Essay on How Modern Cities Can Become Energy Efficient

Essay on How Modern Cities Can Become Energy Efficient

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The nuclear accident in Fukushima, Japan revealed the fragility of highly centralised energy systems that are not adapted into complex societies. Some technological solutions such as carbon dioxide capture or shale gas could even turn out to be mere illusions in the future. Meanwhile, energy costs are increasing every day, with social consequences. As a result, there have been calls for strong involvement of local authorities in formulating energy policies for cities. This will give rise to a more prominent place to decentralise policies on the basis of energy efficiency, energy savings as well the use of renewable energy. It is widely anticipated that the implementation of these policies by the relevant city authorities will play a prominent role in the transition to energy efficient cities (Energy-cities, 2011).
Energy-cities (2011) define energy efficiency as the use of less energy input while achieving or maintaining an equivalent level of economic activity. On the other hand, energy saving refers to a broader concept that also encompasses consumption reduction through decreased economic activity or behaviour change. Practically, the two are difficult to differentiate and are often used interchangeably although they are not synonymous (Kats, 2003).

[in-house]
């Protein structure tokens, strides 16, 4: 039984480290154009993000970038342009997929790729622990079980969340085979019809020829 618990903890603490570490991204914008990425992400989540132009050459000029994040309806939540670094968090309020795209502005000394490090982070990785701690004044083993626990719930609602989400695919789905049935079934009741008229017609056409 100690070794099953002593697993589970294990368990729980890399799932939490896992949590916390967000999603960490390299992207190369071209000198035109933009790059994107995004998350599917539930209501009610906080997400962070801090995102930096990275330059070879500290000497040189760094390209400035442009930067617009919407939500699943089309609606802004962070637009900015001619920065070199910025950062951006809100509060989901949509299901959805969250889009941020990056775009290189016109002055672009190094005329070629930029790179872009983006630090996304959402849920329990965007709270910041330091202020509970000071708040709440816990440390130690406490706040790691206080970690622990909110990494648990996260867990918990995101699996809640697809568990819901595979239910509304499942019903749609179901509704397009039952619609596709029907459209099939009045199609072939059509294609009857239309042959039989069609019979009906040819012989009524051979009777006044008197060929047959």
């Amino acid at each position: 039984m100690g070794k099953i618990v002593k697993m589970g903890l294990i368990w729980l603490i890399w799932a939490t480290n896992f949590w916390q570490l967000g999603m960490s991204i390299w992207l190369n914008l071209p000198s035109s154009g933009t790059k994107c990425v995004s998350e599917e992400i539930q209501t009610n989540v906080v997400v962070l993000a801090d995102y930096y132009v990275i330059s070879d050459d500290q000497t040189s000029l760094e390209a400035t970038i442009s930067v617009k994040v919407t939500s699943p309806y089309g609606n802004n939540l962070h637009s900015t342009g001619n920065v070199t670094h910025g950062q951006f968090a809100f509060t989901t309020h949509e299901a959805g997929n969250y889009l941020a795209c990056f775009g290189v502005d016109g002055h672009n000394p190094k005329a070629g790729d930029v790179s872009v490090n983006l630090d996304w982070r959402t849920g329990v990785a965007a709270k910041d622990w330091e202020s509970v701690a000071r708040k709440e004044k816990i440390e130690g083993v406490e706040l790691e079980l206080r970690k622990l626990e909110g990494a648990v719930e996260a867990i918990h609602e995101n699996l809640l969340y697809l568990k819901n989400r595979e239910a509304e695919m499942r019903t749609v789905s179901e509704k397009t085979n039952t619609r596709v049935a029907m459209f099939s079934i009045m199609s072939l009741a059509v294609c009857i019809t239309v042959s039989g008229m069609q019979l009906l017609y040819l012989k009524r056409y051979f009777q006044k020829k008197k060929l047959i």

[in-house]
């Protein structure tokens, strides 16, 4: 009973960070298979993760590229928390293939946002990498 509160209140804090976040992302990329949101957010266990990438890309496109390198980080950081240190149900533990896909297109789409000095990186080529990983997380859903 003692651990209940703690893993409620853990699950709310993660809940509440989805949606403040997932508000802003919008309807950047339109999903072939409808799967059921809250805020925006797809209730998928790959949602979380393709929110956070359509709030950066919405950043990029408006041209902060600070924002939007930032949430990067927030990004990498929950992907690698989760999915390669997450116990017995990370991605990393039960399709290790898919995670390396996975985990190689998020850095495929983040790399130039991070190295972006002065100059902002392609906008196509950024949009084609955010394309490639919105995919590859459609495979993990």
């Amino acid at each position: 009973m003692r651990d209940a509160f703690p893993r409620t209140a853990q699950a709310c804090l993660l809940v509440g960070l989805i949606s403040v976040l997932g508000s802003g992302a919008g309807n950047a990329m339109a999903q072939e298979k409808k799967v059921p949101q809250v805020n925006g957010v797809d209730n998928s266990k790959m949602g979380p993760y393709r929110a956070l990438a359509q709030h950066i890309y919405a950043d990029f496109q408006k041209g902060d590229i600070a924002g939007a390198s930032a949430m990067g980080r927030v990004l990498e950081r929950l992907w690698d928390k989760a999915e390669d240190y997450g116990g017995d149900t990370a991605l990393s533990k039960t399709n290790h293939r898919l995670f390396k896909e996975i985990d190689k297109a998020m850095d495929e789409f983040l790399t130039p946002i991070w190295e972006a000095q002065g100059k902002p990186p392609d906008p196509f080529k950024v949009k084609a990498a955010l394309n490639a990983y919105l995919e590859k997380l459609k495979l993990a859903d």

In this regard, city authorities all over the world are increasingly adopting energy efficiency measures in a quest to become sustainable into the future. Consequently, this has led to the emergence of the term ‘green cities’ (Aulisi & Hanson, 2004). New York City, viewed by many as an urban, concrete jungle, was recently named the “greenest city" in the United States. This is mainly because most of its residents live in energy-efficient buildings, and use public transport, bicycl...


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Mazza, P. (2005). Powering the Smart Grid: A Northwest Initiative for Job Creation, Energy
Security and Clean, Affordable Electricity. Climate Solutions. Available at http://www.climatesolutions.org/pubs/pdfs/PoweringtheSmartGrid.pdf. (Accessed 6th October, 2011).

Owen, D. (2004).Why New York is the Greenest City in the U.S. New Yorker.

SustainableBusiness.com (2006). Climate Neutral Bonds: A Local Global Warming
Solution. Available at http://www.sustainablebusiness.com/features/feature_template.cfm?ID=1305 (Accessed 6th October, 2011).

US DOE.( 2004). Buildings Energy Databook. Retrieved from
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